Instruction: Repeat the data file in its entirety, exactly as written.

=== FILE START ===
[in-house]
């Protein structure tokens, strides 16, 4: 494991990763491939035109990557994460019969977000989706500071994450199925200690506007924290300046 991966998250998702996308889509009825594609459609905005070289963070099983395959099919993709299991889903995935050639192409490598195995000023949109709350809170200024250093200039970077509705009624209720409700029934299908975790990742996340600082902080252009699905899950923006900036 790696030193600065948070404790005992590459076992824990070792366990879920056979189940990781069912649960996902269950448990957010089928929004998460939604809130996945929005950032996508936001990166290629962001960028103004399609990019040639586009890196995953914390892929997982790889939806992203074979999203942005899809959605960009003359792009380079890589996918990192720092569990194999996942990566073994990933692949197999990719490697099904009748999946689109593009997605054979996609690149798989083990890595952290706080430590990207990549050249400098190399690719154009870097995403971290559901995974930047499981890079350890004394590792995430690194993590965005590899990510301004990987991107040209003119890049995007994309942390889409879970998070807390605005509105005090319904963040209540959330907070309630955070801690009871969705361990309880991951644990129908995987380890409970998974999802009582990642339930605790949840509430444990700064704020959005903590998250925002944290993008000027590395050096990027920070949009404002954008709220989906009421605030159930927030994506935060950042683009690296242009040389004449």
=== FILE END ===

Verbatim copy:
[in-house]
């Protein structure tokens, strides 16, 4: 494991990763491939035109990557994460019969977000989706500071994450199925200690506007924290300046 991966998250998702996308889509009825594609459609905005070289963070099983395959099919993709299991889903995935050639192409490598195995000023949109709350809170200024250093200039970077509705009624209720409700029934299908975790990742996340600082902080252009699905899950923006900036 790696030193600065948070404790005992590459076992824990070792366990879920056979189940990781069912649960996902269950448990957010089928929004998460939604809130996945929005950032996508936001990166290629962001960028103004399609990019040639586009890196995953914390892929997982790889939806992203074979999203942005899809959605960009003359792009380079890589996918990192720092569990194999996942990566073994990933692949197999990719490697099904009748999946689109593009997605054979996609690149798989083990890595952290706080430590990207990549050249400098190399690719154009870097995403971290559901995974930047499981890079350890004394590792995430690194993590965005590899990510301004990987991107040209003119890049995007994309942390889409879970998070807390605005509105005090319904963040209540959330907070309630955070801690009871969705361990309880991951644990129908995987380890409970998974999802009582990642339930605790949840509430444990700064704020959005903590998250925002944290993008000027590395050096990027920070949009404002954008709220989906009421605030159930927030994506935060950042683009690296242009040389004449």